Culture of Cocoa

The chocolate we enjoy is only the final stage in a long and complex alchemy involving people with very different skills: botanists,farmers, chocolatiers and confectioners. Without cocoa farmers to grow and process cocoa there would be no fine chocolate.

Chocolate Facts: Growing Cocoa

While soil characteristics of cocoa growing countries vary immensely. Cocoaplantations are usually established on land where the drainage moderates the wet and dry climate seasons. And the composition of the soil has to be neutral, neither acid nor alkaline.

The ideal climate is a combination of humidity and heat, with the trees not directly exposed to the sun. So cocoa is grown in tropical climates. And cocoa trees are planted under cover of the tall trees of tropical forests, where there is around 50% shade.

Chocolate Facts: Processing Cocoa

While the tree variety and the nature of the soil are important, other factors also play a role in determining the quality of the finished chocolate. Cocoa must be processed correctly, if it is to create truly fine chocolate:


Quality chocolate is made from beans taken from cocoa pods that have reached just the right degree of ripeness. Under-ripe pods have low cocoa butter content and over-ripe pods may contain microbes. Both affect the fermentation process and damage chocolate flavor.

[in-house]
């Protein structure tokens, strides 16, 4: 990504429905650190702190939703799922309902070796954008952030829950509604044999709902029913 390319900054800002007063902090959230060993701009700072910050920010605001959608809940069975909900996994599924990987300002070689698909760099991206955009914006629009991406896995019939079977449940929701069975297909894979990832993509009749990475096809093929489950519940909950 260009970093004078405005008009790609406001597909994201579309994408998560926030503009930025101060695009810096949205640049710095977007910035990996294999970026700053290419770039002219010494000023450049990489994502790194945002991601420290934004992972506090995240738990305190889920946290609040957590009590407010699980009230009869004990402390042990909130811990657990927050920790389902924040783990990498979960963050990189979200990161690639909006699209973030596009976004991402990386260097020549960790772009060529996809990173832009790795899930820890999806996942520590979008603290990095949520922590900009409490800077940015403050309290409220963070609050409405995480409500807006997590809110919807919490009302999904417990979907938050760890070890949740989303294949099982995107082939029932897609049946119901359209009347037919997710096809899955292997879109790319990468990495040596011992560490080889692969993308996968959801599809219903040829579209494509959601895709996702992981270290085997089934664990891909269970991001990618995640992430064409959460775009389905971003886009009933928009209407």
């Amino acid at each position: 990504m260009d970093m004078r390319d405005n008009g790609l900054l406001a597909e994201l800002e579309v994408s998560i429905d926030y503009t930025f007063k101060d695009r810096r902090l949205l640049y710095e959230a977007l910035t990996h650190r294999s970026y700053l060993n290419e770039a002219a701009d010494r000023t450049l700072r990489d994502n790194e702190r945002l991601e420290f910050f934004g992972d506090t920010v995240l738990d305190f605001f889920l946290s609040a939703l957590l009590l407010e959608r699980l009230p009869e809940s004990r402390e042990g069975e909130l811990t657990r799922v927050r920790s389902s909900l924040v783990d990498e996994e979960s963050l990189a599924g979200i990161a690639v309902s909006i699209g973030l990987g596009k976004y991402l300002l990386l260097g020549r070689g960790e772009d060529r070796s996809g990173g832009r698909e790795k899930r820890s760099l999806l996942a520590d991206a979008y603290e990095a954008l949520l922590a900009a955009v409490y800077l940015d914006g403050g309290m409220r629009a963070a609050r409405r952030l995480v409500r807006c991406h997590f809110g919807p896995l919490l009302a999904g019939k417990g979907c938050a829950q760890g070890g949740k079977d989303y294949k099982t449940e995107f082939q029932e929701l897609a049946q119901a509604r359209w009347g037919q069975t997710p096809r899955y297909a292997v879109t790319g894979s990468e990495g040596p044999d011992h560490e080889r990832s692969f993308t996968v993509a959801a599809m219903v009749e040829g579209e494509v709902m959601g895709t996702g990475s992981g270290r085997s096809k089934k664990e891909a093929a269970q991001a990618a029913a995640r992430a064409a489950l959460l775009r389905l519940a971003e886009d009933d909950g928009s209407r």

After the harvest, the pods are opened to extract the grains and the sticky white pulp or ‘mucilage’ that surrounds them. Precautions must be taken to ensure the quality of the end product.


Farmers ferment the cocoa within a week of harvesting or, ideally, immediately after shelling. The five to eight day process transforms the seeds/grains from the shell into ‘stabilized’ beans, ready for the chocolate maker to use.

The pulp disappears completely, leaving only the fermented seeds. These are then dried and become known as ‘beans’, ready to leave for the chocolate factory.

Poor fermentation procedure can have serious consequences.

  • If fermentation stops completely, the beans will be ‘slaty’ and unable to produce quality chocolate.
  • Short fermentation prevents flavor precursors developing and bitterness and astringency reducing.
  • Too much fermentation develops undesirable flavor characteristics (known in the business as ‘off-flavors’) when the beans are roasted.


After fermentation the beans have a moisture content of 55 to 60 percent. Drying should reduce the moisture content to 7% all allow safe storage before roasting.

  • Sun Drying: the beans are spread out in the open air, on racks or directly on the ground. This is the best method of drying. (The ‘cocoa dance’ where workers dance on the drying beans to rake them is still a tradition in some cocoa-producing regions, such as Chua.
  • Artificial Drying: beans are dried in special drying units designed to provide heat and ventilation. (While more controllable this method carries a risk of tainting the beans with a smoky bacon flavor if they come into contact with smoke from the heat source).


Beans are stored in climate controlled environments because growing regions are commonly many thousands of miles from chocolate making facilities.

The cocoa is now ready for the chocolate making process.